Undergrads: take all that crappy advice and ditch it

Tony Cox

I have to admit that I really didn’t want to do a “senior column.” I’ve been reading them at the end of every semester for four years now, and they invariably follow the same formula: a bunch of lame clich‚s strung together with some overly sentimental thread that the writer tries to pass off as the 550-word guide to success in college life.

So I figured, what better way to end my career as a Stater columnist than by attempting to counter some of the bogus advice you’re sure to receive over the course of your time in college? Of course, there are so many instances that I could never cover them all, but here are some of my favorites:

“You learn the most important things outside of the classroom.” This is totally bogus, and it’s the main reason why higher education is in such a sad state of affairs these days. The purpose of education is to cultivate the soul by studying the wisdom that has been accumulated though the ages in the various disciplines of study. If individual experience is more important than universal truth, then why waste your time and money in college?

“Just have fun; after all, you’re only in college once!” Sure, leave yourself time to have fun. But don’t forget that while you’re down on College Street doing bong hits, some foreign exchange student is busting his ass in the library so he can take your job away from you in a few years. Keep your play proportionate to your work. And yes, you are indeed only in college once, so you only have one chance to establish a solid academic record. Don’t waste it.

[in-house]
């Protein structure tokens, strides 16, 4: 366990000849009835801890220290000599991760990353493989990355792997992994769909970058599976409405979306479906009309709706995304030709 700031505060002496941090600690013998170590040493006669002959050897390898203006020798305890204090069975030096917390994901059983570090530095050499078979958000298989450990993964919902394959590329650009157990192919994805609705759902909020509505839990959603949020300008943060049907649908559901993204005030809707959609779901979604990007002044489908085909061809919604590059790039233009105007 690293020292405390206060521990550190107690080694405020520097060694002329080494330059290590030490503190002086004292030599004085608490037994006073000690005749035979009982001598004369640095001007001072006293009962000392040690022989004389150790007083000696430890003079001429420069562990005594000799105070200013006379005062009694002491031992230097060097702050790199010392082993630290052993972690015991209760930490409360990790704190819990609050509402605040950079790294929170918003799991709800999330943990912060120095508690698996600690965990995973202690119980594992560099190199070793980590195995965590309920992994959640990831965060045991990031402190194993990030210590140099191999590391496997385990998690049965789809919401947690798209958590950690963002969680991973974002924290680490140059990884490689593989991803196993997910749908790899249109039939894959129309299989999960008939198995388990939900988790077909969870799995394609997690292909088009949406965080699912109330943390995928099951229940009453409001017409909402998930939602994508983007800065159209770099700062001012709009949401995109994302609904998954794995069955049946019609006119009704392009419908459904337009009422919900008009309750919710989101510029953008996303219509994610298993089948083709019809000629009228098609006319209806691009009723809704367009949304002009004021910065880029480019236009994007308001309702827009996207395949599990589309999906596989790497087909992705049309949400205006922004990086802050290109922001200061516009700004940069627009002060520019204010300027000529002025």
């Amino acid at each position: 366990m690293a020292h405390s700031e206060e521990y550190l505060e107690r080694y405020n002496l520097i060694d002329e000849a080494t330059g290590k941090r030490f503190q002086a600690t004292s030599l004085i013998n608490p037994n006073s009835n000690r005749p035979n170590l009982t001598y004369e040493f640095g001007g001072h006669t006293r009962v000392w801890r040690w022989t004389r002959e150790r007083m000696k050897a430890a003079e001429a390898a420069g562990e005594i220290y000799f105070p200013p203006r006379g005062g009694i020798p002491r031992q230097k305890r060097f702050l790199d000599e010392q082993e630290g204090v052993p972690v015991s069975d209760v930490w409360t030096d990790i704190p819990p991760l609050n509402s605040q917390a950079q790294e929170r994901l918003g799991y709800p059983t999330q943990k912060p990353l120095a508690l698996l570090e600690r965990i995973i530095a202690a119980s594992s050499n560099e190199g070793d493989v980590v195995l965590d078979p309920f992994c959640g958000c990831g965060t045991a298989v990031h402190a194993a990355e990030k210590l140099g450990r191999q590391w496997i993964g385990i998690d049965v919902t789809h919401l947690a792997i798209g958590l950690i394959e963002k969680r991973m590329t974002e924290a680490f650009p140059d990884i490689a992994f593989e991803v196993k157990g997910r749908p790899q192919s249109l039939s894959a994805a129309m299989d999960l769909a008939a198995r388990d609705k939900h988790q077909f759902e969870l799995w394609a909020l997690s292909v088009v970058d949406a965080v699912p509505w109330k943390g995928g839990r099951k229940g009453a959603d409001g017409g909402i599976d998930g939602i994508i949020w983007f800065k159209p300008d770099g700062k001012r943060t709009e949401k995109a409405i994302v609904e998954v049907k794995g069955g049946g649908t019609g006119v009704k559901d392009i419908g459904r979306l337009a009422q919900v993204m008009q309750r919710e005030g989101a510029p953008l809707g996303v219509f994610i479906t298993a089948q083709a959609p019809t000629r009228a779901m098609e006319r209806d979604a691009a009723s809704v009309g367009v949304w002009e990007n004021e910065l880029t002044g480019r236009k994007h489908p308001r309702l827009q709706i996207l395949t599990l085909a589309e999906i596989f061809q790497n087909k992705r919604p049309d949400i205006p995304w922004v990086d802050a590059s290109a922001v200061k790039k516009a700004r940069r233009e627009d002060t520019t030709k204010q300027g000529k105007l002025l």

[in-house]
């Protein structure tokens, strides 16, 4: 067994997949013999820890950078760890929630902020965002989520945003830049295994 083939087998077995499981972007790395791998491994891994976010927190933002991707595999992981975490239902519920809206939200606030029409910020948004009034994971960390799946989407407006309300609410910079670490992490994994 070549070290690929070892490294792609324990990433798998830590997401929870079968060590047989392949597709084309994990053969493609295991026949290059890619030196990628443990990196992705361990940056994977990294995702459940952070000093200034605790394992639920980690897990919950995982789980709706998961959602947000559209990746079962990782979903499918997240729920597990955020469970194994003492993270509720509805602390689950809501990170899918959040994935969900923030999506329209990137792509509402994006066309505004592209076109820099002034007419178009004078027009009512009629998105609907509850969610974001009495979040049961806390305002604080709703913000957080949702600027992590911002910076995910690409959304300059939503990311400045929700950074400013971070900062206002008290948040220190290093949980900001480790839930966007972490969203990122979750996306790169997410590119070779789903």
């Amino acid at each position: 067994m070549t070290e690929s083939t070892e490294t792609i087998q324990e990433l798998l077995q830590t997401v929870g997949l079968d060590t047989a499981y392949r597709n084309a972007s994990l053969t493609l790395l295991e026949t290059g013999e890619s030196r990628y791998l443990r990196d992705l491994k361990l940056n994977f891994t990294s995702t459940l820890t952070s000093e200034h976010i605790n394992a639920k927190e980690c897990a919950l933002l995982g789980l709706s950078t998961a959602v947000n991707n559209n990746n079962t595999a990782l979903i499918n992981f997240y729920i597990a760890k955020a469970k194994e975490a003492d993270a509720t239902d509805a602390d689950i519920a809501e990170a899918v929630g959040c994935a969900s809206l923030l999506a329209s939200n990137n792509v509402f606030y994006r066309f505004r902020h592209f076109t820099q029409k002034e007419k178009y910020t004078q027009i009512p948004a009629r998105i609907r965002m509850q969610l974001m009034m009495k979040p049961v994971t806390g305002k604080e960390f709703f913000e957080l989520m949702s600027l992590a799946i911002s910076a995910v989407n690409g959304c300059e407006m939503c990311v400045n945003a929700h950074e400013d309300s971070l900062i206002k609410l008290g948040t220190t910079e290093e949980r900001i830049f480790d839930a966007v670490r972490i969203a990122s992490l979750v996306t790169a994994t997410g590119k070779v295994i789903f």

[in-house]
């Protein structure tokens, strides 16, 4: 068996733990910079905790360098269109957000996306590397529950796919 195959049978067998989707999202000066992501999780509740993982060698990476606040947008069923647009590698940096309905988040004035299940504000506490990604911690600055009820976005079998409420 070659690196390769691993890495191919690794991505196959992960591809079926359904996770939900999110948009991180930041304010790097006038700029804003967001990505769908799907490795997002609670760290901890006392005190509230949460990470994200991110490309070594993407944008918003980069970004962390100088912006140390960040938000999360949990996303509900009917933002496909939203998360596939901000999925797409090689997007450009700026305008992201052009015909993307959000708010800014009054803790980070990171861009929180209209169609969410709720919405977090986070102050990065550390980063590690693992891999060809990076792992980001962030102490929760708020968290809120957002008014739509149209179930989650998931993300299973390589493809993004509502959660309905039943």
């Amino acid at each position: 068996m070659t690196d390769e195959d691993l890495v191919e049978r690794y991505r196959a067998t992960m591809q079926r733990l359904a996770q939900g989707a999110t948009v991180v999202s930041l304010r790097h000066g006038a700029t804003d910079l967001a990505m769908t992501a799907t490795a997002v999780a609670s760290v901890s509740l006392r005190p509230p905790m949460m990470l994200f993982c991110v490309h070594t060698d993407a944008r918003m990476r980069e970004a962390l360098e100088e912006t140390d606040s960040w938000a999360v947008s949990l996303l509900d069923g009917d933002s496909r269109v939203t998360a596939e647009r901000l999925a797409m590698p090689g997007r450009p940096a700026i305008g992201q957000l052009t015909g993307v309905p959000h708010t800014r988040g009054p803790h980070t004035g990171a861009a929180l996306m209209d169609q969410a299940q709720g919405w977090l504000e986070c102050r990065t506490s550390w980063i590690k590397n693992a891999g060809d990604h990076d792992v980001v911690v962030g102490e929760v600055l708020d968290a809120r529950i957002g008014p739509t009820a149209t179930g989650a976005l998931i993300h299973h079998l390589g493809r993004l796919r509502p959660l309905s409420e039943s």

“Live for the special moments you’ll never forget.” I don’t even know what this means.

“Meet new people.” Don’t worry about that. You’ll meet plenty of people, and 95 percent of them will be morons. The good ones will find a way through, so don’t waste time trying to figure out who your friends are.

“Try new things.” This is sound advice, but too many people use it as an excuse to be stupid. Hopefully, at this point in your life you know the difference between right and wrong, so don’t take leave of your senses and do something ignorant just for the sake of doing it. Not only will you feel like a jackass, but it might come back to haunt you later, like when your potential first employer does a background check, or when you meet that special someone and he or she wants to know about those skeletons in your closet.

And last, but not least, my favorite: “Have no regrets.” Probably the worst piece of advice you’ll ever hear. Anyone who says they have no regrets is either an idiot or a liar. This is especially true during your college years, when you’ll be faced with more temptation and forced to make more tough decisions than at any other time in your life. If you delude yourself into believing that every call you made was the right one, you’ll never learn from your mistakes and you’ll end up as some washed up 50-year-old who’s stuck in a perpetual college fantasy.

Well, there’s no space for a long, weepy goodbye, so let me just say that it’s been fun. Thanks, Kent State.

Tony Cox is a senior philosophy major and columnist for the Daily Kent Stater.

Contact him at [email protected]